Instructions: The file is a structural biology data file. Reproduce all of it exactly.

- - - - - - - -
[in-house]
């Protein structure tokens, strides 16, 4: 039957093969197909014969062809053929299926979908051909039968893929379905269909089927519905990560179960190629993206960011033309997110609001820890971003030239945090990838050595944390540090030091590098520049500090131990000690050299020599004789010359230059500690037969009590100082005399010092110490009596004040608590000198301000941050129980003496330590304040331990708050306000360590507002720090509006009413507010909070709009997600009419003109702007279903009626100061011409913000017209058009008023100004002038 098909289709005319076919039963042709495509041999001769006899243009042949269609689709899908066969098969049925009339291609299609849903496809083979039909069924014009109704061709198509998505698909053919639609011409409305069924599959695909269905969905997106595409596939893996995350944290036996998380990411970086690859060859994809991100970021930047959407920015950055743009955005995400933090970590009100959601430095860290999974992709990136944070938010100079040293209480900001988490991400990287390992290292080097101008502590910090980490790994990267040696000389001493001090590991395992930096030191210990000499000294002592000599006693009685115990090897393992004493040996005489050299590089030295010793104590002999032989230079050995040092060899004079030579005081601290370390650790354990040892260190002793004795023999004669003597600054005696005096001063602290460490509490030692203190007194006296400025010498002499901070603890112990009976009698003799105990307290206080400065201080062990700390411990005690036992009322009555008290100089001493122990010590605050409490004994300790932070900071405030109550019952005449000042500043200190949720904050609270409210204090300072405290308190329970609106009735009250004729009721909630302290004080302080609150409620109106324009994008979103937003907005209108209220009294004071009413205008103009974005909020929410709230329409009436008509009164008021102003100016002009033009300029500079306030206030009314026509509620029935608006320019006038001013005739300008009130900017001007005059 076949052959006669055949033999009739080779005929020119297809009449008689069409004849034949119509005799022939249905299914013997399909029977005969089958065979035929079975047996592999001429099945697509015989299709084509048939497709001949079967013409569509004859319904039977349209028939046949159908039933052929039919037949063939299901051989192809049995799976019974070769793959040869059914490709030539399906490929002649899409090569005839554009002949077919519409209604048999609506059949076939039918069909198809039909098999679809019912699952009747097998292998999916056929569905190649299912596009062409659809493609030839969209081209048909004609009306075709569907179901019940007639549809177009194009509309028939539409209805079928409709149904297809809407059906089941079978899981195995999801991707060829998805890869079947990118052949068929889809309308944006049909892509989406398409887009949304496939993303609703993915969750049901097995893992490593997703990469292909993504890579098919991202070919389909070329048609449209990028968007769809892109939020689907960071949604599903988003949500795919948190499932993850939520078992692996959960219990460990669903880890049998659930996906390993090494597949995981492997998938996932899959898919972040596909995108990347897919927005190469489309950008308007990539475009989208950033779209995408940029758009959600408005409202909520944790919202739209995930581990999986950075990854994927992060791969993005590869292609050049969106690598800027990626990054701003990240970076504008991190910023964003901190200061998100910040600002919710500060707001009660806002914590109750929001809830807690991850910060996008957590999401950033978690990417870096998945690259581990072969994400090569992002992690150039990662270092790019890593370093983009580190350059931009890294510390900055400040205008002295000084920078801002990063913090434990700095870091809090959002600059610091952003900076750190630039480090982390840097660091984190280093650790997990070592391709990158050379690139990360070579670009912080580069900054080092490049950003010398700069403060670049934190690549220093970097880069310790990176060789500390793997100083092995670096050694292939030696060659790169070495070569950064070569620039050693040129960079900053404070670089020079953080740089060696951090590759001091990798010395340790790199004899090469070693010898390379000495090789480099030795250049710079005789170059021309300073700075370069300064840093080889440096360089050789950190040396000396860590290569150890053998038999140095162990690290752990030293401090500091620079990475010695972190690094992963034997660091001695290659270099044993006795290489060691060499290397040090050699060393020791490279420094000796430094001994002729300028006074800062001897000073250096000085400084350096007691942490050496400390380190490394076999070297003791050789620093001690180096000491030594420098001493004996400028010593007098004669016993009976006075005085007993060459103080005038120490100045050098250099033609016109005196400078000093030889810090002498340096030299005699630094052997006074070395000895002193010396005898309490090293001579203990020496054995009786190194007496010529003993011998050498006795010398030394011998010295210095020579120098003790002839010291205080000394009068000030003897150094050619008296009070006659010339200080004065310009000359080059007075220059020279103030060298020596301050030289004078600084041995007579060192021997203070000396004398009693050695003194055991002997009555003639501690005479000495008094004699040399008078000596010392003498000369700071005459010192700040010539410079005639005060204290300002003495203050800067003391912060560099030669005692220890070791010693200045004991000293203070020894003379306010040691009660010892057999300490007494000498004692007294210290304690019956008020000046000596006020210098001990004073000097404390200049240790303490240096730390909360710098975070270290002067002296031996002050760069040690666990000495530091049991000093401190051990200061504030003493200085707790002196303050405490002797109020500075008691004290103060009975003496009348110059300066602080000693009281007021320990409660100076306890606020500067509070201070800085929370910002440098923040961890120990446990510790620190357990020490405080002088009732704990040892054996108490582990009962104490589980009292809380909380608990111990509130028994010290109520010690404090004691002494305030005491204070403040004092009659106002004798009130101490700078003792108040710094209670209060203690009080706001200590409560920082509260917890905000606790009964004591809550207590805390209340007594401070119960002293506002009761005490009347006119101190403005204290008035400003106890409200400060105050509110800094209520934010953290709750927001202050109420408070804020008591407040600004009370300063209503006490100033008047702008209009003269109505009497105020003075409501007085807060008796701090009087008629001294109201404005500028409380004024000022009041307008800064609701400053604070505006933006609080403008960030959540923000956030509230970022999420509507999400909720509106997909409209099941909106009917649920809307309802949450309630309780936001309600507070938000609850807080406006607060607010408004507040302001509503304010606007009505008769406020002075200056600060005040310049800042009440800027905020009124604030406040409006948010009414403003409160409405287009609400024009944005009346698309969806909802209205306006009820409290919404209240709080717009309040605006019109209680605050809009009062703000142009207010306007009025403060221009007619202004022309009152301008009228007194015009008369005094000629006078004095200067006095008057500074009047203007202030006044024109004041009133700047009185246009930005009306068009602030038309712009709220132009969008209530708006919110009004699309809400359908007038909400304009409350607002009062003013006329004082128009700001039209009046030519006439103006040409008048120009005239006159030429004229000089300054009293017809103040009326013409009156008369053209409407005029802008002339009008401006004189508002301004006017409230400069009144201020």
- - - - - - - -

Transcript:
[in-house]
């Protein structure tokens, strides 16, 4: 039957093969197909014969062809053929299926979908051909039968893929379905269909089927519905990560179960190629993206960011033309997110609001820890971003030239945090990838050595944390540090030091590098520049500090131990000690050299020599004789010359230059500690037969009590100082005399010092110490009596004040608590000198301000941050129980003496330590304040331990708050306000360590507002720090509006009413507010909070709009997600009419003109702007279903009626100061011409913000017209058009008023100004002038 098909289709005319076919039963042709495509041999001769006899243009042949269609689709899908066969098969049925009339291609299609849903496809083979039909069924014009109704061709198509998505698909053919639609011409409305069924599959695909269905969905997106595409596939893996995350944290036996998380990411970086690859060859994809991100970021930047959407920015950055743009955005995400933090970590009100959601430095860290999974992709990136944070938010100079040293209480900001988490991400990287390992290292080097101008502590910090980490790994990267040696000389001493001090590991395992930096030191210990000499000294002592000599006693009685115990090897393992004493040996005489050299590089030295010793104590002999032989230079050995040092060899004079030579005081601290370390650790354990040892260190002793004795023999004669003597600054005696005096001063602290460490509490030692203190007194006296400025010498002499901070603890112990009976009698003799105990307290206080400065201080062990700390411990005690036992009322009555008290100089001493122990010590605050409490004994300790932070900071405030109550019952005449000042500043200190949720904050609270409210204090300072405290308190329970609106009735009250004729009721909630302290004080302080609150409620109106324009994008979103937003907005209108209220009294004071009413205008103009974005909020929410709230329409009436008509009164008021102003100016002009033009300029500079306030206030009314026509509620029935608006320019006038001013005739300008009130900017001007005059 076949052959006669055949033999009739080779005929020119297809009449008689069409004849034949119509005799022939249905299914013997399909029977005969089958065979035929079975047996592999001429099945697509015989299709084509048939497709001949079967013409569509004859319904039977349209028939046949159908039933052929039919037949063939299901051989192809049995799976019974070769793959040869059914490709030539399906490929002649899409090569005839554009002949077919519409209604048999609506059949076939039918069909198809039909098999679809019912699952009747097998292998999916056929569905190649299912596009062409659809493609030839969209081209048909004609009306075709569907179901019940007639549809177009194009509309028939539409209805079928409709149904297809809407059906089941079978899981195995999801991707060829998805890869079947990118052949068929889809309308944006049909892509989406398409887009949304496939993303609703993915969750049901097995893992490593997703990469292909993504890579098919991202070919389909070329048609449209990028968007769809892109939020689907960071949604599903988003949500795919948190499932993850939520078992692996959960219990460990669903880890049998659930996906390993090494597949995981492997998938996932899959898919972040596909995108990347897919927005190469489309950008308007990539475009989208950033779209995408940029758009959600408005409202909520944790919202739209995930581990999986950075990854994927992060791969993005590869292609050049969106690598800027990626990054701003990240970076504008991190910023964003901190200061998100910040600002919710500060707001009660806002914590109750929001809830807690991850910060996008957590999401950033978690990417870096998945690259581990072969994400090569992002992690150039990662270092790019890593370093983009580190350059931009890294510390900055400040205008002295000084920078801002990063913090434990700095870091809090959002600059610091952003900076750190630039480090982390840097660091984190280093650790997990070592391709990158050379690139990360070579670009912080580069900054080092490049950003010398700069403060670049934190690549220093970097880069310790990176060789500390793997100083092995670096050694292939030696060659790169070495070569950064070569620039050693040129960079900053404070670089020079953080740089060696951090590759001091990798010395340790790199004899090469070693010898390379000495090789480099030795250049710079005789170059021309300073700075370069300064840093080889440096360089050789950190040396000396860590290569150890053998038999140095162990690290752990030293401090500091620079990475010695972190690094992963034997660091001695290659270099044993006795290489060691060499290397040090050699060393020791490279420094000796430094001994002729300028006074800062001897000073250096000085400084350096007691942490050496400390380190490394076999070297003791050789620093001690180096000491030594420098001493004996400028010593007098004669016993009976006075005085007993060459103080005038120490100045050098250099033609016109005196400078000093030889810090002498340096030299005699630094052997006074070395000895002193010396005898309490090293001579203990020496054995009786190194007496010529003993011998050498006795010398030394011998010295210095020579120098003790002839010291205080000394009068000030003897150094050619008296009070006659010339200080004065310009000359080059007075220059020279103030060298020596301050030289004078600084041995007579060192021997203070000396004398009693050695003194055991002997009555003639501690005479000495008094004699040399008078000596010392003498000369700071005459010192700040010539410079005639005060204290300002003495203050800067003391912060560099030669005692220890070791010693200045004991000293203070020894003379306010040691009660010892057999300490007494000498004692007294210290304690019956008020000046000596006020210098001990004073000097404390200049240790303490240096730390909360710098975070270290002067002296031996002050760069040690666990000495530091049991000093401190051990200061504030003493200085707790002196303050405490002797109020500075008691004290103060009975003496009348110059300066602080000693009281007021320990409660100076306890606020500067509070201070800085929370910002440098923040961890120990446990510790620190357990020490405080002088009732704990040892054996108490582990009962104490589980009292809380909380608990111990509130028994010290109520010690404090004691002494305030005491204070403040004092009659106002004798009130101490700078003792108040710094209670209060203690009080706001200590409560920082509260917890905000606790009964004591809550207590805390209340007594401070119960002293506002009761005490009347006119101190403005204290008035400003106890409200400060105050509110800094209520934010953290709750927001202050109420408070804020008591407040600004009370300063209503006490100033008047702008209009003269109505009497105020003075409501007085807060008796701090009087008629001294109201404005500028409380004024000022009041307008800064609701400053604070505006933006609080403008960030959540923000956030509230970022999420509507999400909720509106997909409209099941909106009917649920809307309802949450309630309780936001309600507070938000609850807080406006607060607010408004507040302001509503304010606007009505008769406020002075200056600060005040310049800042009440800027905020009124604030406040409006948010009414403003409160409405287009609400024009944005009346698309969806909802209205306006009820409290919404209240709080717009309040605006019109209680605050809009009062703000142009207010306007009025403060221009007619202004022309009152301008009228007194015009008369005094000629006078004095200067006095008057500074009047203007202030006044024109004041009133700047009185246009930005009306068009602030038309712009709220132009969008209530708006919110009004699309809400359908007038909400304009409350607002009062003013006329004082128009700001039209009046030519006439103006040409008048120009005239006159030429004229000089300054009293017809103040009326013409009156008369053209409407005029802008002339009008401006004189508002301004006017409230400069009144201020």